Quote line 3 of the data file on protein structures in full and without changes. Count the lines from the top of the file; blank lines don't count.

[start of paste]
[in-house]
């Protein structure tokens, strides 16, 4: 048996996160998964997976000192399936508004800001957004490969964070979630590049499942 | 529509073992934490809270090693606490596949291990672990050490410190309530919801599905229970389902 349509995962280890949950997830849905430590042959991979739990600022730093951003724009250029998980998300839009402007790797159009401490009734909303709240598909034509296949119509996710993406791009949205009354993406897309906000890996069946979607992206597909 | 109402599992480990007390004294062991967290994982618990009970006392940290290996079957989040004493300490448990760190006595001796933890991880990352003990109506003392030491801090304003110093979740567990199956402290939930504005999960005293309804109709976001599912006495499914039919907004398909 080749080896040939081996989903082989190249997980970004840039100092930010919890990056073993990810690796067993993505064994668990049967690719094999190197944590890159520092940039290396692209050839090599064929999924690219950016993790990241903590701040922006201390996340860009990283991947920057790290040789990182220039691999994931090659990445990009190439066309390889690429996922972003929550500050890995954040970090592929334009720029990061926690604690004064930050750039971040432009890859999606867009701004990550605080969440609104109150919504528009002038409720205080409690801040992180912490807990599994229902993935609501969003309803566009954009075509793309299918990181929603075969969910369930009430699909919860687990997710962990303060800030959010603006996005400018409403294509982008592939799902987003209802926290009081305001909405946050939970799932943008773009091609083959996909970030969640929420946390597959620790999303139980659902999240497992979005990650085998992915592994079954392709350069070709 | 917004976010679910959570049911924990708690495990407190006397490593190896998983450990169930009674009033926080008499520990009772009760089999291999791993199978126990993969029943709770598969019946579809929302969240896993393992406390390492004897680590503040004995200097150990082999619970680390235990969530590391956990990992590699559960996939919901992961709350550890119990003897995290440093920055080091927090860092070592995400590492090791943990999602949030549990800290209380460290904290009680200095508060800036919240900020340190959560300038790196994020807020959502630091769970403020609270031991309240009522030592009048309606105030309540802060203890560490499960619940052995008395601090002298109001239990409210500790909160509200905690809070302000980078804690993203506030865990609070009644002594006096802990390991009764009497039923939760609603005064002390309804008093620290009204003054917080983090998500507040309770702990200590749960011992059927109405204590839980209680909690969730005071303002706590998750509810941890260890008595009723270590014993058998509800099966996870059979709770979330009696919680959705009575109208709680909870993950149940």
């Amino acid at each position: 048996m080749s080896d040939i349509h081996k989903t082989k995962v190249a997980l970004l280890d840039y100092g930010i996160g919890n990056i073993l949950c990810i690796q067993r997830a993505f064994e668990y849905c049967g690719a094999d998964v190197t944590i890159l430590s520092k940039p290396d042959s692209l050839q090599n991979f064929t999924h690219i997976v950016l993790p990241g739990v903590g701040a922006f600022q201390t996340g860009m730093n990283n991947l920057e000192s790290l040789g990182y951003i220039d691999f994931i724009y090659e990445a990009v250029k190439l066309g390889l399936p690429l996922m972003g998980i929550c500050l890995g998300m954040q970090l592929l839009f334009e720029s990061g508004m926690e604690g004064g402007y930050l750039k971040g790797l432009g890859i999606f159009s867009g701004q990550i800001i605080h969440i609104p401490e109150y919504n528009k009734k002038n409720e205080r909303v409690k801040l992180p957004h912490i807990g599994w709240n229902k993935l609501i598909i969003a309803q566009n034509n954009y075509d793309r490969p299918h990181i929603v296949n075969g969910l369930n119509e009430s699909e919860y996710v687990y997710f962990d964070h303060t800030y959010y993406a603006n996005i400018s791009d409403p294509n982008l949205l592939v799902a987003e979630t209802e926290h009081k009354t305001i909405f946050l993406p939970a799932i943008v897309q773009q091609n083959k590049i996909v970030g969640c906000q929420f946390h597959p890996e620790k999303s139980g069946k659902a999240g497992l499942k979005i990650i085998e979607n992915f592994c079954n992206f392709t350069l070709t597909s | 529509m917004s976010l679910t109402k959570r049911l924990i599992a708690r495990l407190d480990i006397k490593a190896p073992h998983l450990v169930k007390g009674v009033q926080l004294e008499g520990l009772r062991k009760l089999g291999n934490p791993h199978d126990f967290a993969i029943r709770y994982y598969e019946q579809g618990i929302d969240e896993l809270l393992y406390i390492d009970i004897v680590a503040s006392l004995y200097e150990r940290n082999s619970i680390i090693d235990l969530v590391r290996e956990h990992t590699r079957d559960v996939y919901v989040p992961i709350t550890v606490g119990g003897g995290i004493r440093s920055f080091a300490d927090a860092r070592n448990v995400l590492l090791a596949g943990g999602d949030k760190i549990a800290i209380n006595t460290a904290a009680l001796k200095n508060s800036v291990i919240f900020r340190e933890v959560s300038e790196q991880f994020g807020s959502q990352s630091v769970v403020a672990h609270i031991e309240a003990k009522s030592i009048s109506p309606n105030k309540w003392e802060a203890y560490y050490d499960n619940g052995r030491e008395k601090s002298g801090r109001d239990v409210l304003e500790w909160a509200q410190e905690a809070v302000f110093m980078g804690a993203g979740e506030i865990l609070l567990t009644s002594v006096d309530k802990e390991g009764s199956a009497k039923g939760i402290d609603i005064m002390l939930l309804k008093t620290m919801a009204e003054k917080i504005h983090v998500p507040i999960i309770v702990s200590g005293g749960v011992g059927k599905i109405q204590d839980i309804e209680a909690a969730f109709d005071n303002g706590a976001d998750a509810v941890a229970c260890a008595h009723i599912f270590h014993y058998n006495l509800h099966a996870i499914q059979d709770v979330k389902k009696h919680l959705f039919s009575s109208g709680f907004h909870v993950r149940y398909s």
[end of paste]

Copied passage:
């Amino acid at each position: 048996m080749s080896d040939i349509h081996k989903t082989k995962v190249a997980l970004l280890d840039y100092g930010i996160g919890n990056i073993l949950c990810i690796q067993r997830a993505f064994e668990y849905c049967g690719a094999d998964v190197t944590i890159l430590s520092k940039p290396d042959s692209l050839q090599n991979f064929t999924h690219i997976v950016l993790p990241g739990v903590g701040a922006f600022q201390t996340g860009m730093n990283n991947l920057e000192s790290l040789g990182y951003i220039d691999f994931i724009y090659e990445a990009v250029k190439l066309g390889l399936p690429l996922m972003g998980i929550c500050l890995g998300m954040q970090l592929l839009f334009e720029s990061g508004m926690e604690g004064g402007y930050l750039k971040g790797l432009g890859i999606f159009s867009g701004q990550i800001i605080h969440i609104p401490e109150y919504n528009k009734k002038n409720e205080r909303v409690k801040l992180p957004h912490i807990g599994w709240n229902k993935l609501i598909i969003a309803q566009n034509n954009y075509d793309r490969p299918h990181i929603v296949n075969g969910l369930n119509e009430s699909e919860y996710v687990y997710f962990d964070h303060t800030y959010y993406a603006n996005i400018s791009d409403p294509n982008l949205l592939v799902a987003e979630t209802e926290h009081k009354t305001i909405f946050l993406p939970a799932i943008v897309q773009q091609n083959k590049i996909v970030g969640c906000q929420f946390h597959p890996e620790k999303s139980g069946k659902a999240g497992l499942k979005i990650i085998e979607n992915f592994c079954n992206f392709t350069l070709t597909s | 529509m917004s976010l679910t109402k959570r049911l924990i599992a708690r495990l407190d480990i006397k490593a190896p073992h998983l450990v169930k007390g009674v009033q926080l004294e008499g520990l009772r062991k009760l089999g291999n934490p791993h199978d126990f967290a993969i029943r709770y994982y598969e019946q579809g618990i929302d969240e896993l809270l393992y406390i390492d009970i004897v680590a503040s006392l004995y200097e150990r940290n082999s619970i680390i090693d235990l969530v590391r290996e956990h990992t590699r079957d559960v996939y919901v989040p992961i709350t550890v606490g119990g003897g995290i004493r440093s920055f080091a300490d927090a860092r070592n448990v995400l590492l090791a596949g943990g999602d949030k760190i549990a800290i209380n006595t460290a904290a009680l001796k200095n508060s800036v291990i919240f900020r340190e933890v959560s300038e790196q991880f994020g807020s959502q990352s630091v769970v403020a672990h609270i031991e309240a003990k009522s030592i009048s109506p309606n105030k309540w003392e802060a203890y560490y050490d499960n619940g052995r030491e008395k601090s002298g801090r109001d239990v409210l304003e500790w909160a509200q410190e905690a809070v302000f110093m980078g804690a993203g979740e506030i865990l609070l567990t009644s002594v006096d309530k802990e390991g009764s199956a009497k039923g939760i402290d609603i005064m002390l939930l309804k008093t620290m919801a009204e003054k917080i504005h983090v998500p507040i999960i309770v702990s200590g005293g749960v011992g059927k599905i109405q204590d839980i309804e209680a909690a969730f109709d005071n303002g706590a976001d998750a509810v941890a229970c260890a008595h009723i599912f270590h014993y058998n006495l509800h099966a996870i499914q059979d709770v979330k389902k009696h919680l959705f039919s009575s109208g709680f907004h909870v993950r149940y398909s």